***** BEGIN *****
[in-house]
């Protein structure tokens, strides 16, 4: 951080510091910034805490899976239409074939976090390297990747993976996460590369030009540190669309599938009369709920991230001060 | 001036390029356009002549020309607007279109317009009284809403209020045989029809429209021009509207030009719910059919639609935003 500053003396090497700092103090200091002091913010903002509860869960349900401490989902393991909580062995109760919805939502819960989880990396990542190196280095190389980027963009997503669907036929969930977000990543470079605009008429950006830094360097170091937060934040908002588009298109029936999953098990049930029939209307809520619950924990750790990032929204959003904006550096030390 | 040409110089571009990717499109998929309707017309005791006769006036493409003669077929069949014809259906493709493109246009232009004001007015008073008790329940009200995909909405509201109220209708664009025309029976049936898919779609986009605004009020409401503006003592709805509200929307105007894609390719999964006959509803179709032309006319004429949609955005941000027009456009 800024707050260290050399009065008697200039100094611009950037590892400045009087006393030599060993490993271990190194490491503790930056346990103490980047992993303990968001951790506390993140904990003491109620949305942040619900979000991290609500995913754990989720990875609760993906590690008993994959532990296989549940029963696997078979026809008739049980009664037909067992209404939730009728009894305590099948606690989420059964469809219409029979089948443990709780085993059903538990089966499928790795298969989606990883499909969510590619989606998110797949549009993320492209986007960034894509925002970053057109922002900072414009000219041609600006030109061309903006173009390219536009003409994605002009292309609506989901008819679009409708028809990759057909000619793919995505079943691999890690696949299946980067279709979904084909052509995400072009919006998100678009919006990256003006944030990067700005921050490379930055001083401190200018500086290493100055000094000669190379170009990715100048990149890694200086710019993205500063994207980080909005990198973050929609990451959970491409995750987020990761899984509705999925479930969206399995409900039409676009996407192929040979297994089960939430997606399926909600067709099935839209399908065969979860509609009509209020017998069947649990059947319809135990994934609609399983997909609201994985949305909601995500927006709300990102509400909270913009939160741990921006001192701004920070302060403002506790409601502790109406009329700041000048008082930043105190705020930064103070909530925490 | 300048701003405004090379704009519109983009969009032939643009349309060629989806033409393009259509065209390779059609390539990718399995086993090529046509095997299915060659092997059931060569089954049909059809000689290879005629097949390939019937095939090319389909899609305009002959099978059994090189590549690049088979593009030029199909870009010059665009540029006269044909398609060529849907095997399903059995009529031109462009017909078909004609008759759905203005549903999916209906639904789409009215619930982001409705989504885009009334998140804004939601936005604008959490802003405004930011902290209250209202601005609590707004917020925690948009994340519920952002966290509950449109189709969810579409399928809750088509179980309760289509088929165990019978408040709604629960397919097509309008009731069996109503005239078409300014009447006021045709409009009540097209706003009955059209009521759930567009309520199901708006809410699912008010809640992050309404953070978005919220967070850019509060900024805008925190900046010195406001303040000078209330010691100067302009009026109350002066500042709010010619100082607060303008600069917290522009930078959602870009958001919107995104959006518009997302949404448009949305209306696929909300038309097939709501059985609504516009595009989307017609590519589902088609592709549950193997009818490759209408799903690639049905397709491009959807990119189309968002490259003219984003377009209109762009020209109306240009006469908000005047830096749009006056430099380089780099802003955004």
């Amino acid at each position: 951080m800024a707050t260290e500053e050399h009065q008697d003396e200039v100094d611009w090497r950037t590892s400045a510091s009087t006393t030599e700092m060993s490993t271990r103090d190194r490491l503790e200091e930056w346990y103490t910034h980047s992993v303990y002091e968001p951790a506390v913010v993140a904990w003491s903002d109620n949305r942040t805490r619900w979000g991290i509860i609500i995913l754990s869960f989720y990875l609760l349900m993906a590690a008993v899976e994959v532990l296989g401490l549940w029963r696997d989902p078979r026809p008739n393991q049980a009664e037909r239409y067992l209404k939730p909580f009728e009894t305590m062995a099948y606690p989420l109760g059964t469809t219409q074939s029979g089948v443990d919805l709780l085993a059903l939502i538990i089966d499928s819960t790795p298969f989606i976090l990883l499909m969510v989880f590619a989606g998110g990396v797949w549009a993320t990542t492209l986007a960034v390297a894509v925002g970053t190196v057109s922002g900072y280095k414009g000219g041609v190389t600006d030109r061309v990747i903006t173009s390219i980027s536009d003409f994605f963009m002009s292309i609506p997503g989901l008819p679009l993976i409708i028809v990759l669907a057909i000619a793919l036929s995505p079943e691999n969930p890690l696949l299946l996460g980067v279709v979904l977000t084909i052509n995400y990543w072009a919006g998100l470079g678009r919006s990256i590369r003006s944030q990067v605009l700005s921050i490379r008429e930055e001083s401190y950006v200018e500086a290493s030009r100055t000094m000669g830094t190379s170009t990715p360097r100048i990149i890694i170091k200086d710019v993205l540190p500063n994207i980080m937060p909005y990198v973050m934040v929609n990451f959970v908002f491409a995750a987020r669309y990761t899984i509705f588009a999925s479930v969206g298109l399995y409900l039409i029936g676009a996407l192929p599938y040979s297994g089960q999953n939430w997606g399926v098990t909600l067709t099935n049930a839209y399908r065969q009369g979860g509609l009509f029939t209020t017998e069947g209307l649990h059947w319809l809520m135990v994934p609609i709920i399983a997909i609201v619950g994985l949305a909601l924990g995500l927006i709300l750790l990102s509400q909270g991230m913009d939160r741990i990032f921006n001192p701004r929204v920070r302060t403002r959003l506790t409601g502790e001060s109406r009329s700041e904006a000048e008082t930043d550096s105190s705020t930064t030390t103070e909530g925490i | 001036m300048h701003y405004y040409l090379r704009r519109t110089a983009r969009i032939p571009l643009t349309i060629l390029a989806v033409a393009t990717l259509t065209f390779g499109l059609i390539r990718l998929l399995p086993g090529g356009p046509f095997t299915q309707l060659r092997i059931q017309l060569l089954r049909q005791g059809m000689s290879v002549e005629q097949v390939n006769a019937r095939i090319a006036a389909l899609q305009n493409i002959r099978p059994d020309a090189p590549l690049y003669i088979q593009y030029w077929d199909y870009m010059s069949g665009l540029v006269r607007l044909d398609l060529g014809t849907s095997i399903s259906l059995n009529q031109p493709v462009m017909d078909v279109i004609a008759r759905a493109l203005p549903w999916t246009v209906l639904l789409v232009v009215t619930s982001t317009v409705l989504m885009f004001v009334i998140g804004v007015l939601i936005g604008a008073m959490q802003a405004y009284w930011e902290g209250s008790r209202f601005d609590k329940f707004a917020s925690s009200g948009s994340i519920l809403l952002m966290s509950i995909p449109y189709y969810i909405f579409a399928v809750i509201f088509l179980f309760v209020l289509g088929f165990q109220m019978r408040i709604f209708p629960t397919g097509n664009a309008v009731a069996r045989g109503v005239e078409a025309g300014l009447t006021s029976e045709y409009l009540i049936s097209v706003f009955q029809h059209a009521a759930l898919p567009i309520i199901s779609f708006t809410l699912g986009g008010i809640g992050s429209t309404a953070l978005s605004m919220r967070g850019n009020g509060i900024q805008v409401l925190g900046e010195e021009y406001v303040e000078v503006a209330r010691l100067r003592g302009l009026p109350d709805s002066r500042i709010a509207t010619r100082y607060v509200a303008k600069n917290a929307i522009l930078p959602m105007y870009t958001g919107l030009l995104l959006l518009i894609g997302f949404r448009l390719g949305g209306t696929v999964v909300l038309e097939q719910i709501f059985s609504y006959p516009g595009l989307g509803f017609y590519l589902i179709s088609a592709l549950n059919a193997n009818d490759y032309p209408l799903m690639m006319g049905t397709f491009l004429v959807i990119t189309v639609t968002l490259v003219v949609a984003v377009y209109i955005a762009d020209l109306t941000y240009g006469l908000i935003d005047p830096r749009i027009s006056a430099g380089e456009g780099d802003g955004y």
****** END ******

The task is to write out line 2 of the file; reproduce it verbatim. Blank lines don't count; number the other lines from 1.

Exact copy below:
């Protein structure tokens, strides 16, 4: 951080510091910034805490899976239409074939976090390297990747993976996460590369030009540190669309599938009369709920991230001060 | 001036390029356009002549020309607007279109317009009284809403209020045989029809429209021009509207030009719910059919639609935003 500053003396090497700092103090200091002091913010903002509860869960349900401490989902393991909580062995109760919805939502819960989880990396990542190196280095190389980027963009997503669907036929969930977000990543470079605009008429950006830094360097170091937060934040908002588009298109029936999953098990049930029939209307809520619950924990750790990032929204959003904006550096030390 | 040409110089571009990717499109998929309707017309005791006769006036493409003669077929069949014809259906493709493109246009232009004001007015008073008790329940009200995909909405509201109220209708664009025309029976049936898919779609986009605004009020409401503006003592709805509200929307105007894609390719999964006959509803179709032309006319004429949609955005941000027009456009 800024707050260290050399009065008697200039100094611009950037590892400045009087006393030599060993490993271990190194490491503790930056346990103490980047992993303990968001951790506390993140904990003491109620949305942040619900979000991290609500995913754990989720990875609760993906590690008993994959532990296989549940029963696997078979026809008739049980009664037909067992209404939730009728009894305590099948606690989420059964469809219409029979089948443990709780085993059903538990089966499928790795298969989606990883499909969510590619989606998110797949549009993320492209986007960034894509925002970053057109922002900072414009000219041609600006030109061309903006173009390219536009003409994605002009292309609506989901008819679009409708028809990759057909000619793919995505079943691999890690696949299946980067279709979904084909052509995400072009919006998100678009919006990256003006944030990067700005921050490379930055001083401190200018500086290493100055000094000669190379170009990715100048990149890694200086710019993205500063994207980080909005990198973050929609990451959970491409995750987020990761899984509705999925479930969206399995409900039409676009996407192929040979297994089960939430997606399926909600067709099935839209399908065969979860509609009509209020017998069947649990059947319809135990994934609609399983997909609201994985949305909601995500927006709300990102509400909270913009939160741990921006001192701004920070302060403002506790409601502790109406009329700041000048008082930043105190705020930064103070909530925490 | 300048701003405004090379704009519109983009969009032939643009349309060629989806033409393009259509065209390779059609390539990718399995086993090529046509095997299915060659092997059931060569089954049909059809000689290879005629097949390939019937095939090319389909899609305009002959099978059994090189590549690049088979593009030029199909870009010059665009540029006269044909398609060529849907095997399903059995009529031109462009017909078909004609008759759905203005549903999916209906639904789409009215619930982001409705989504885009009334998140804004939601936005604008959490802003405004930011902290209250209202601005609590707004917020925690948009994340519920952002966290509950449109189709969810579409399928809750088509179980309760289509088929165990019978408040709604629960397919097509309008009731069996109503005239078409300014009447006021045709409009009540097209706003009955059209009521759930567009309520199901708006809410699912008010809640992050309404953070978005919220967070850019509060900024805008925190900046010195406001303040000078209330010691100067302009009026109350002066500042709010010619100082607060303008600069917290522009930078959602870009958001919107995104959006518009997302949404448009949305209306696929909300038309097939709501059985609504516009595009989307017609590519589902088609592709549950193997009818490759209408799903690639049905397709491009959807990119189309968002490259003219984003377009209109762009020209109306240009006469908000005047830096749009006056430099380089780099802003955004």